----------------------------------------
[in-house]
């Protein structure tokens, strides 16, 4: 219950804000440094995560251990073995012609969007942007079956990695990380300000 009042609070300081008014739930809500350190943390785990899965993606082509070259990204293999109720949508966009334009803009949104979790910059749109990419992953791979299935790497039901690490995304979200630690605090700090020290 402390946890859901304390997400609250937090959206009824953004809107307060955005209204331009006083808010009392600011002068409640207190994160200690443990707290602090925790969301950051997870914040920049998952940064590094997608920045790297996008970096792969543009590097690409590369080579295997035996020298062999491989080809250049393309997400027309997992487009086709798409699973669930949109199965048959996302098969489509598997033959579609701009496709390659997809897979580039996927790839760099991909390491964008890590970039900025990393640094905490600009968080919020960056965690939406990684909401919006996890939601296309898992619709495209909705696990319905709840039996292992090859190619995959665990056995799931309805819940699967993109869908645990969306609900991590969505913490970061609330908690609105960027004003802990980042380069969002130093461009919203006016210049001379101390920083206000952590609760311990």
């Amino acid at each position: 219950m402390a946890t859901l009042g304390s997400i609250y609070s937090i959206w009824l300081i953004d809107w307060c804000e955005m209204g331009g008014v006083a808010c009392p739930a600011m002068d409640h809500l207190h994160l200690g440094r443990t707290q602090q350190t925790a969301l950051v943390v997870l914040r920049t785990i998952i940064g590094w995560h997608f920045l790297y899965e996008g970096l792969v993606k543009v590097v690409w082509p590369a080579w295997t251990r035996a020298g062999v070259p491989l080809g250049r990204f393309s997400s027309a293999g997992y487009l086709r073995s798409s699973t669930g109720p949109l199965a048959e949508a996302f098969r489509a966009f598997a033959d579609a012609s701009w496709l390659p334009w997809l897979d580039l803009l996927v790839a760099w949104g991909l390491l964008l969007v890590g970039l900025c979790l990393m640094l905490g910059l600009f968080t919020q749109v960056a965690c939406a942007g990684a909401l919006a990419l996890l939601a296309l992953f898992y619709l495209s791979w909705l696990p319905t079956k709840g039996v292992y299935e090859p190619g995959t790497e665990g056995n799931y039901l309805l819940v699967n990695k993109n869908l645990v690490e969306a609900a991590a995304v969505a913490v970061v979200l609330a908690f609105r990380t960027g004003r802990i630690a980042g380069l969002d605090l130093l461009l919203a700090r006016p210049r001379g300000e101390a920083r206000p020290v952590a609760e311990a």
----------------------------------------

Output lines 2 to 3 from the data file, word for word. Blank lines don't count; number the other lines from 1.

């Protein structure tokens, strides 16, 4: 219950804000440094995560251990073995012609969007942007079956990695990380300000 009042609070300081008014739930809500350190943390785990899965993606082509070259990204293999109720949508966009334009803009949104979790910059749109990419992953791979299935790497039901690490995304979200630690605090700090020290 402390946890859901304390997400609250937090959206009824953004809107307060955005209204331009006083808010009392600011002068409640207190994160200690443990707290602090925790969301950051997870914040920049998952940064590094997608920045790297996008970096792969543009590097690409590369080579295997035996020298062999491989080809250049393309997400027309997992487009086709798409699973669930949109199965048959996302098969489509598997033959579609701009496709390659997809897979580039996927790839760099991909390491964008890590970039900025990393640094905490600009968080919020960056965690939406990684909401919006996890939601296309898992619709495209909705696990319905709840039996292992090859190619995959665990056995799931309805819940699967993109869908645990969306609900991590969505913490970061609330908690609105960027004003802990980042380069969002130093461009919203006016210049001379101390920083206000952590609760311990």
């Amino acid at each position: 219950m402390a946890t859901l009042g304390s997400i609250y609070s937090i959206w009824l300081i953004d809107w307060c804000e955005m209204g331009g008014v006083a808010c009392p739930a600011m002068d409640h809500l207190h994160l200690g440094r443990t707290q602090q350190t925790a969301l950051v943390v997870l914040r920049t785990i998952i940064g590094w995560h997608f920045l790297y899965e996008g970096l792969v993606k543009v590097v690409w082509p590369a080579w295997t251990r035996a020298g062999v070259p491989l080809g250049r990204f393309s997400s027309a293999g997992y487009l086709r073995s798409s699973t669930g109720p949109l199965a048959e949508a996302f098969r489509a966009f598997a033959d579609a012609s701009w496709l390659p334009w997809l897979d580039l803009l996927v790839a760099w949104g991909l390491l964008l969007v890590g970039l900025c979790l990393m640094l905490g910059l600009f968080t919020q749109v960056a965690c939406a942007g990684a909401l919006a990419l996890l939601a296309l992953f898992y619709l495209s791979w909705l696990p319905t079956k709840g039996v292992y299935e090859p190619g995959t790497e665990g056995n799931y039901l309805l819940v699967n990695k993109n869908l645990v690490e969306a609900a991590a995304v969505a913490v970061v979200l609330a908690f609105r990380t960027g004003r802990i630690a980042g380069l969002d605090l130093l461009l919203a700090r006016p210049r001379g300000e101390a920083r206000p020290v952590a609760e311990a």